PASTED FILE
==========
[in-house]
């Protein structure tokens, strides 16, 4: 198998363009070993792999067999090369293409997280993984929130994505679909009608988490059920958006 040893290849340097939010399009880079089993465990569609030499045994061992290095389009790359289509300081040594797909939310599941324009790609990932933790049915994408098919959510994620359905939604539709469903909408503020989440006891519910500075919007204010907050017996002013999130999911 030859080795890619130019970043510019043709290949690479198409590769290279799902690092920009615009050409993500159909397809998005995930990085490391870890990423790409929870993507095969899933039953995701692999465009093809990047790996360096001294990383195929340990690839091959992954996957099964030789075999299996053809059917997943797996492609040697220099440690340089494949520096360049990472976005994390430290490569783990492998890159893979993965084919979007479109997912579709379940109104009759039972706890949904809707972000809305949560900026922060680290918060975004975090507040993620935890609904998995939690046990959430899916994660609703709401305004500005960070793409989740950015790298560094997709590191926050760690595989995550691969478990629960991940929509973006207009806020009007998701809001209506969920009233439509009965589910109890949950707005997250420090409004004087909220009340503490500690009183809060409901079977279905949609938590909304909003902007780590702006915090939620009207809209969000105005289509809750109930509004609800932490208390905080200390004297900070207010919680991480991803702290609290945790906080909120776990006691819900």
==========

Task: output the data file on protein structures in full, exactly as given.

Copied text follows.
[in-house]
């Protein structure tokens, strides 16, 4: 198998363009070993792999067999090369293409997280993984929130994505679909009608988490059920958006 040893290849340097939010399009880079089993465990569609030499045994061992290095389009790359289509300081040594797909939310599941324009790609990932933790049915994408098919959510994620359905939604539709469903909408503020989440006891519910500075919007204010907050017996002013999130999911 030859080795890619130019970043510019043709290949690479198409590769290279799902690092920009615009050409993500159909397809998005995930990085490391870890990423790409929870993507095969899933039953995701692999465009093809990047790996360096001294990383195929340990690839091959992954996957099964030789075999299996053809059917997943797996492609040697220099440690340089494949520096360049990472976005994390430290490569783990492998890159893979993965084919979007479109997912579709379940109104009759039972706890949904809707972000809305949560900026922060680290918060975004975090507040993620935890609904998995939690046990959430899916994660609703709401305004500005960070793409989740950015790298560094997709590191926050760690595989995550691969478990629960991940929509973006207009806020009007998701809001209506969920009233439509009965589910109890949950707005997250420090409004004087909220009340503490500690009183809060409901079977279905949609938590909304909003902007780590702006915090939620009207809209969000105005289509809750109930509004609800932490208390905080200390004297900070207010919680991480991803702290609290945790906080909120776990006691819900």